Doctoral candidate Tanisha Lisle-Johnson and Associate Professor Rita Kohli recently published the paper “Critical Black women educators: Resisting the racial and ideological marginality of K–12 teaching through critical professional development” in Theory Into Practice.
According to their abstract, “Black women educators are severely underrepresented and make up just 5% of US public school teachers. For critical Black women educators working in the hostile racial climates of schools, the ideological marginalization compounds the intersectional racial and gendered alienation they feel. In this article, we theorize the racialization critical Black women educators experience even working in schools that serve communities of Color as they work to disrupt the status quo, challenge racism, and serve students of Color. Through key cases of Black women educators, we describe how critical professional development spaces address these forms of isolation and support their personal and professional wellbeing. We specifically answer what they gain from having access to networks of like-minded peers as they navigate working within institutions fraught with racism. This paper ends with recommendations for developing, retaining, and supporting a teaching force inclusive of critical Black women.”
Tanisha Lisle-Johnson is a doctoral candidate in the Education, Society, and Culture program at the UCR Graduate School of Education. Her research focuses on how Black parents describe the racialized experiences of TK–12 children in schools, and what they feel are the contributing factors to current racial disparities in the Inland Empire. Tanisha’s research and teaching are driven by her personal experiences as a student in New York City Public Schools, her role as one of the few Black teachers and teacher leaders in her district, and her passion for civic engagement and social equality. Tanisha’s interests in education began as a young girl growing up in Brooklyn, NY.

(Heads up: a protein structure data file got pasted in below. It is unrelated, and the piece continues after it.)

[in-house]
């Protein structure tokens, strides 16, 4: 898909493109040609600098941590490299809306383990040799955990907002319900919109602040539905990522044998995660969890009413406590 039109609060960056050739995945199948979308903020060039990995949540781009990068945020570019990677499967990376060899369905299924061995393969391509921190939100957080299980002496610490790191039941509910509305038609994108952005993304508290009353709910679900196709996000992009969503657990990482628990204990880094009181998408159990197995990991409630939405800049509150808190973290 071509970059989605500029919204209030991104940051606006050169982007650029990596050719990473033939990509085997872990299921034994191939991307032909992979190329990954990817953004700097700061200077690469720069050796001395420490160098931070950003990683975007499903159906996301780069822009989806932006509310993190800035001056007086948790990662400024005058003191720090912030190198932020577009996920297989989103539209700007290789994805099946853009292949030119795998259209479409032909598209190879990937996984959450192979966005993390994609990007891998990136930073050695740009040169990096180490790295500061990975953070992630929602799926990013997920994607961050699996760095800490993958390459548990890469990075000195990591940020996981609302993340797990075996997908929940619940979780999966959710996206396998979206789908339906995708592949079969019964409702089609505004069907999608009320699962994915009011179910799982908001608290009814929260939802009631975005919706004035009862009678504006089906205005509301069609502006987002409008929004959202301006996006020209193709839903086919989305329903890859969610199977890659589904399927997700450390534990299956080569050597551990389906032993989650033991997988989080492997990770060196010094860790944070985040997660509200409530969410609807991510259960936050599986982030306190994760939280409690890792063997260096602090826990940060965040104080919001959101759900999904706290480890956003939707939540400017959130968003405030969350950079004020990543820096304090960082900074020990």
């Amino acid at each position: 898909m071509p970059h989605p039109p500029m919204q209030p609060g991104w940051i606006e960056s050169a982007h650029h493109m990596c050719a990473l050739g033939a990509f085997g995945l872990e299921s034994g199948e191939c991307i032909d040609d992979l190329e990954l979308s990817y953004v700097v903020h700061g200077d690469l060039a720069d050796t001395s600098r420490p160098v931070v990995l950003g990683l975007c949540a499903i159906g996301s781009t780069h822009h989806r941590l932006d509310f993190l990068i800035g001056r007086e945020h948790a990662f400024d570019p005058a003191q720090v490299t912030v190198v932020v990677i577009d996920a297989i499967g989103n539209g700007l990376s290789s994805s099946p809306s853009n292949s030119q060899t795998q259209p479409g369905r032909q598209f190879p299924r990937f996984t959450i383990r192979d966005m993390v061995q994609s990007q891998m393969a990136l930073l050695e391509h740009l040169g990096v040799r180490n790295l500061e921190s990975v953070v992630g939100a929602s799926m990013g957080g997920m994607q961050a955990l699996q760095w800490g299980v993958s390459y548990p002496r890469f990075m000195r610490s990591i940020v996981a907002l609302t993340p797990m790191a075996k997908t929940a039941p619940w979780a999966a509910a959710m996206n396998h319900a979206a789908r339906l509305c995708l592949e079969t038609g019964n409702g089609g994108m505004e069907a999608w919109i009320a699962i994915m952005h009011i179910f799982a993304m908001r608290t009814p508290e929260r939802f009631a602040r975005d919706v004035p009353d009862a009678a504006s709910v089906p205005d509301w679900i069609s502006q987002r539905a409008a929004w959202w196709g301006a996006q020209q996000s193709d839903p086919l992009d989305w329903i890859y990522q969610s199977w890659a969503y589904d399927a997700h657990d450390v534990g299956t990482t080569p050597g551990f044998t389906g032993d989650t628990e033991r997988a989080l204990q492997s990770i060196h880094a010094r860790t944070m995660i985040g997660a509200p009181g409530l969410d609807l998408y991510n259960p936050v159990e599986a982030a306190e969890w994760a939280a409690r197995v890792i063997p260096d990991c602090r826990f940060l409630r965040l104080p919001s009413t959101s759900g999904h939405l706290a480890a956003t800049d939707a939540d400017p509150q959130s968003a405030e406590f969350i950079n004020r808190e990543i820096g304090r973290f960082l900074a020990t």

“I am the second of three children born of my mother and father who came to the United States from Jamaica during the seventies. My family’s journey to America had always been based on the premise of providing opportunities for future generations to have a better chance in life, both educationally and economically. Though I come from modest means, I was able to attend The Lawrenceville School, a prestigious boarding school in New Jersey, with the help of an organization that connected inner-city African American and Latino youth to the world of private secondary schools, prestige, and the “American Dream,” said Tanisha.
Tanisha holds a Bachelor of Science degree in Political Science from the University of Rochester, a Master’s degree in Elementary Education, and an Advanced Certificate in Urban Teaching & Leadership from the Warner Graduate School of Education. She has taught grades K-8th and worked at the district level on Math and Reading initiatives for the last 14 years.
Rita Kohli is an associate professor in the Education, Society and Culture program in the Graduate School of Education at the University of California, Riverside. She has a Ph.D. in Education with an emphasis on Race and Ethnic Studies from the University of California, Los Angeles. As an Oakland Unified School District teacher, teacher educator, and educational researcher, Kohli has spent 20 years in urban public schools across the country. Her research interests include critical race theory, the racial climate of teacher education and schools, critical teacher development, and the struggles, assets and possibilities of teachers of Color across the pipeline. She is the former chair for the Critical Educators for Social Justice Special Interest Group for the American Educational Research Association (AERA), the co-founder and co-director of the Institute for Teachers of Color Committed to Racial Justice (ITOC), and currently serves on the editorial board of the international journal Race, Ethnicity and Education. Kohli is the co-editor of the book, Confronting Racism in Teacher Education: Narratives from Teacher Educators and has published in journals such as Journal of Teacher Education, the Review of Research in Education, Teacher Education Quarterly, and Urban Education. She was the recipient the UCR Innovator for Social Change Award (2016), the Scholar Activist and Community Advocacy Award from the Critical Educators for Social Justice Special Interest Group of AERA (2017), and the Early Career Award of the Division G: Social Context of Education Division of AERA (2018).
Citation: Tanisha Lisle-Johnson & Rita Kohli (2020) Critical Black women educators: Resisting the racial and ideological marginality of K–12 teaching through critical professional development, Theory Into Practice, 59:4, 348-357, DOI: 10.1080/00405841.2020.1773181